JACKSON, Miss.–Tuesday is the general election in Mississippi and you’ll be electing a governor, lieutenant governor, secretary of state, attorney general, ag commissioner, state treasurer, public service commissioners, and deciding whether or not to change the state constitution.
Candidates were making last-minute pitches Monday. Republican Gov. Phil Bryant, Lt. Gov. Tate Reeves, House Speaker Phillip Gunn and candidate for attorney general Mike Hurst held a Get Out the Vote rally at the Ag Museum.
Democrats were expected to have local rallies.
Democrat candidate for governor Robert Gray was a guest on the Gallo Radio Show.
“He’s not doing what he’s supposed to do, what he needs to do,” said Gray, talking about Bryant. “That’s why he’s spent so much money trying to get elected because he’s not doing his job and he knows he’s not doing his job.”
Gray, a truck driver by trade, said Bryant has failed to invest in infrastructure to keep companies in Mississippi.
ROBERT GRAY CLIP
Bryant has campaigned on his record of bringing 40,000 jobs to Mississippi in four years.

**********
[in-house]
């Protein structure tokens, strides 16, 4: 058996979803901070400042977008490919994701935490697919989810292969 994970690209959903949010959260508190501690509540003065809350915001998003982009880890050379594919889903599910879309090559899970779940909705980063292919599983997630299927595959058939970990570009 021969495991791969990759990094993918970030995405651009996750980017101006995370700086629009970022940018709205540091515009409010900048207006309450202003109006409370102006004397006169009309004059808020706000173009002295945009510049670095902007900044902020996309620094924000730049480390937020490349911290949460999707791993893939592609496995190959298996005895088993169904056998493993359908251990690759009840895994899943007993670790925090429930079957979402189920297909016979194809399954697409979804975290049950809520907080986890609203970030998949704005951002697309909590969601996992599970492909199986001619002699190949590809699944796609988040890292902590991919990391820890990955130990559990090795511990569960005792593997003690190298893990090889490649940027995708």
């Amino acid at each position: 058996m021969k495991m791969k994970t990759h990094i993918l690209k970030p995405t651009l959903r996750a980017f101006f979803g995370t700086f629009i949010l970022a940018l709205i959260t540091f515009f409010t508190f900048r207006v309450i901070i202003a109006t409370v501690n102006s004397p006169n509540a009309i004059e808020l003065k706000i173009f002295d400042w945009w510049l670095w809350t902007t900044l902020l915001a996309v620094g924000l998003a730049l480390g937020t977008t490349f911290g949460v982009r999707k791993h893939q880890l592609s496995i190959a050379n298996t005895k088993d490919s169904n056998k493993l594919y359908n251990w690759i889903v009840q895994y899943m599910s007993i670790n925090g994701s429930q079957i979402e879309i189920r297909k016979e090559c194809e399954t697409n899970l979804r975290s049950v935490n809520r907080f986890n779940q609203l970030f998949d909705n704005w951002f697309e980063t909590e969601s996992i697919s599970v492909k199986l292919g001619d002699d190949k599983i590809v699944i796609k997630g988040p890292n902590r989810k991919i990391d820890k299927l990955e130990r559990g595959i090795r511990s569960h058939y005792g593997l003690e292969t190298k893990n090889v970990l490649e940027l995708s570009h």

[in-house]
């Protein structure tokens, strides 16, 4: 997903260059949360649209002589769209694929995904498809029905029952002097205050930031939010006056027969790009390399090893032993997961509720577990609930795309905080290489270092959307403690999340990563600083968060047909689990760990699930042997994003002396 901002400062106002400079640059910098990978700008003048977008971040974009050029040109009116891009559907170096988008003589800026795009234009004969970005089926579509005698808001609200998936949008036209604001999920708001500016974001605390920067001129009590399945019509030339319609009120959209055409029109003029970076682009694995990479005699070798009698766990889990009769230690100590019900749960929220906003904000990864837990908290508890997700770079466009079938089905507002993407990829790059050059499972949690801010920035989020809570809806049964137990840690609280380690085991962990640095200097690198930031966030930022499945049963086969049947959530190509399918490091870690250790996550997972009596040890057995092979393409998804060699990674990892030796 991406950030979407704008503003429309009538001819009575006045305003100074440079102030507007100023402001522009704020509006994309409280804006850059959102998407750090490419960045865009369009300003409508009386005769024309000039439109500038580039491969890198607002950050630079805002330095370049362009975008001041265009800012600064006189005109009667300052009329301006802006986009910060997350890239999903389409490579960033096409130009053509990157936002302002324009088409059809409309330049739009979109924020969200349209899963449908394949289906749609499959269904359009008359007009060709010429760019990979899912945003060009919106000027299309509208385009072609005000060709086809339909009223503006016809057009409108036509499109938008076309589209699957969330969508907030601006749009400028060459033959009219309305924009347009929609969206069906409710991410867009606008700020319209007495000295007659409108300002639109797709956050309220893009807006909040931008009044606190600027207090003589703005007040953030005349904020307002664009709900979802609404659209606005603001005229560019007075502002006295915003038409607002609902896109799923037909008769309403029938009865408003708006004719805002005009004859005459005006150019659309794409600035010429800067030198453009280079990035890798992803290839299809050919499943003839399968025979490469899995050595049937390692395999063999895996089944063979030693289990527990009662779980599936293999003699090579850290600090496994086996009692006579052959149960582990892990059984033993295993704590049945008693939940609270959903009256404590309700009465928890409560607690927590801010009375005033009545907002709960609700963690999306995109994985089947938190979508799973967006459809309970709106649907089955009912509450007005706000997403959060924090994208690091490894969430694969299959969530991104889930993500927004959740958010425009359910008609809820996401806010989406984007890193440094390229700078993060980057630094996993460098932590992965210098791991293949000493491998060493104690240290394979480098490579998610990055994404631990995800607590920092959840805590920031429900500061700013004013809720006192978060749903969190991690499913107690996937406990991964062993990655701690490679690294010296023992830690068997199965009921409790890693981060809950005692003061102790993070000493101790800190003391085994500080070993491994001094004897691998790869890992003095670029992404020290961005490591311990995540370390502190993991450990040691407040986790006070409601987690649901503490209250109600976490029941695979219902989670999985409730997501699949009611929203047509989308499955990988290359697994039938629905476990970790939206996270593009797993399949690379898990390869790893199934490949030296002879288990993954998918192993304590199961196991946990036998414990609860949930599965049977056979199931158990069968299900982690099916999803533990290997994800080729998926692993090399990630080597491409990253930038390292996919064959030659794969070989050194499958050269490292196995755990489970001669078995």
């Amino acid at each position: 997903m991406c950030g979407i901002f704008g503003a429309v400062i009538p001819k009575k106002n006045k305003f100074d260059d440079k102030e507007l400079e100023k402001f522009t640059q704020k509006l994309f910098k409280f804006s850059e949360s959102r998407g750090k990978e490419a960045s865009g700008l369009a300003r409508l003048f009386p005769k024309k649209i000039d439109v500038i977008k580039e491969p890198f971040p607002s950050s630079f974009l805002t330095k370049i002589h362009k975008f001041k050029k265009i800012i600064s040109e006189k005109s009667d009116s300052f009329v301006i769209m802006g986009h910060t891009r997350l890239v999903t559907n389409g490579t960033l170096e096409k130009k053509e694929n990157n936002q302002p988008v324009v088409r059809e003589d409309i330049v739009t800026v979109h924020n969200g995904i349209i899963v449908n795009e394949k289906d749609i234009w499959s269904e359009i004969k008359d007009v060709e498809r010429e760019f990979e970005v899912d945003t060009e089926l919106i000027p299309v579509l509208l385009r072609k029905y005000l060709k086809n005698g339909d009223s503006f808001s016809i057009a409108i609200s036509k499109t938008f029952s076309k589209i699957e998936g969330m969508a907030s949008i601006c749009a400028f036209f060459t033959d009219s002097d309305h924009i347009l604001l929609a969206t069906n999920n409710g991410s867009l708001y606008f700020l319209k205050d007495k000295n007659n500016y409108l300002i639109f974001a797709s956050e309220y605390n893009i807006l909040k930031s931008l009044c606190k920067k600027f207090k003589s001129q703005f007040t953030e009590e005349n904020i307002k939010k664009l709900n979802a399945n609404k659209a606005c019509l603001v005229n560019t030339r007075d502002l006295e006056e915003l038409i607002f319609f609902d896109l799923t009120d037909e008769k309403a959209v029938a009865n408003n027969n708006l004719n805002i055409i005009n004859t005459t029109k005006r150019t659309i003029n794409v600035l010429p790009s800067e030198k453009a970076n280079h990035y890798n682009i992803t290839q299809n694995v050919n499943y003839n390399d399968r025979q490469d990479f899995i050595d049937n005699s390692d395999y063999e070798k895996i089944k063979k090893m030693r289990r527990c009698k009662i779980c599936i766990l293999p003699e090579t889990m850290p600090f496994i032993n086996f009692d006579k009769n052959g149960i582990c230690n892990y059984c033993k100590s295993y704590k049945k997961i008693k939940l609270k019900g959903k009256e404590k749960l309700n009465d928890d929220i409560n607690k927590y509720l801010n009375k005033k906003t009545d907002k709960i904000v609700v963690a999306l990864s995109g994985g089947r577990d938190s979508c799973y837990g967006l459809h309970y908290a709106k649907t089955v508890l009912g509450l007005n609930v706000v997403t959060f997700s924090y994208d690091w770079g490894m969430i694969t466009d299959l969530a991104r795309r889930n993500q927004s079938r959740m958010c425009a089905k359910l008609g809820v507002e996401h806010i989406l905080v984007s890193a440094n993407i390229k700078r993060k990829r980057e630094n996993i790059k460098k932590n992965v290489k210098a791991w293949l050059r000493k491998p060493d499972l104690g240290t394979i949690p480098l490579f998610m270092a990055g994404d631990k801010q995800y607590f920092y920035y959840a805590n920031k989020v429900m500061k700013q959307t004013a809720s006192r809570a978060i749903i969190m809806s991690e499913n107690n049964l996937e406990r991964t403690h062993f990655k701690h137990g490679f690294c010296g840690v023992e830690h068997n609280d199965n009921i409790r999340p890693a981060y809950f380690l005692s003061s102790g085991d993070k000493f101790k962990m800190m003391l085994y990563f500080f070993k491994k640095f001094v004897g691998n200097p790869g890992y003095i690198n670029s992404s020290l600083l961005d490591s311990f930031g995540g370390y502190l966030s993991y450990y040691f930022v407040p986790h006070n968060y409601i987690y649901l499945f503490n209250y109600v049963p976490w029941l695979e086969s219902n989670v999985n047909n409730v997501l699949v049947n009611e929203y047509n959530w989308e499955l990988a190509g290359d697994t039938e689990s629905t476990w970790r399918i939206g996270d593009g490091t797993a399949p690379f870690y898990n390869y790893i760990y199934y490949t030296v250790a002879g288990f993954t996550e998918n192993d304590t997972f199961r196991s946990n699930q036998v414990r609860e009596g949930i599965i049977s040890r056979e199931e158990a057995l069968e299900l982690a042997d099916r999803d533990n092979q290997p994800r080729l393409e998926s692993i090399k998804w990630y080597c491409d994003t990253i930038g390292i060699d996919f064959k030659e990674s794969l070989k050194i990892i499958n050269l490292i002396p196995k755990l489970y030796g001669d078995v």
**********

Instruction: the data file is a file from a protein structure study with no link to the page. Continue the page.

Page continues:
Gray also acknowledged a lack of support from the state Democratic Party.
At the fore of what state leaders have been talking about is Initiative 42, a measure that would change the state constitution if it passes. Republicans have typically been against the idea.
“The first words that are struck from the Constitution are ‘the legislature’. When you take the legislature out of the process, you have removed the voice of the people,” said House Speaker Phillip Gunn.
The ballot initiative, placed on the ballot by petition, would require the state to provide an “adequate and efficient” public school system. The language may allow a judge in Hinds County to have a say in what school money goes where in the state, and some argue that judge would also have the power over school consolidation.
The legislature offered an alternative called 42-A, which also changes the Constitution, but calls for an “efficient” public school system, without judicial enforcement.
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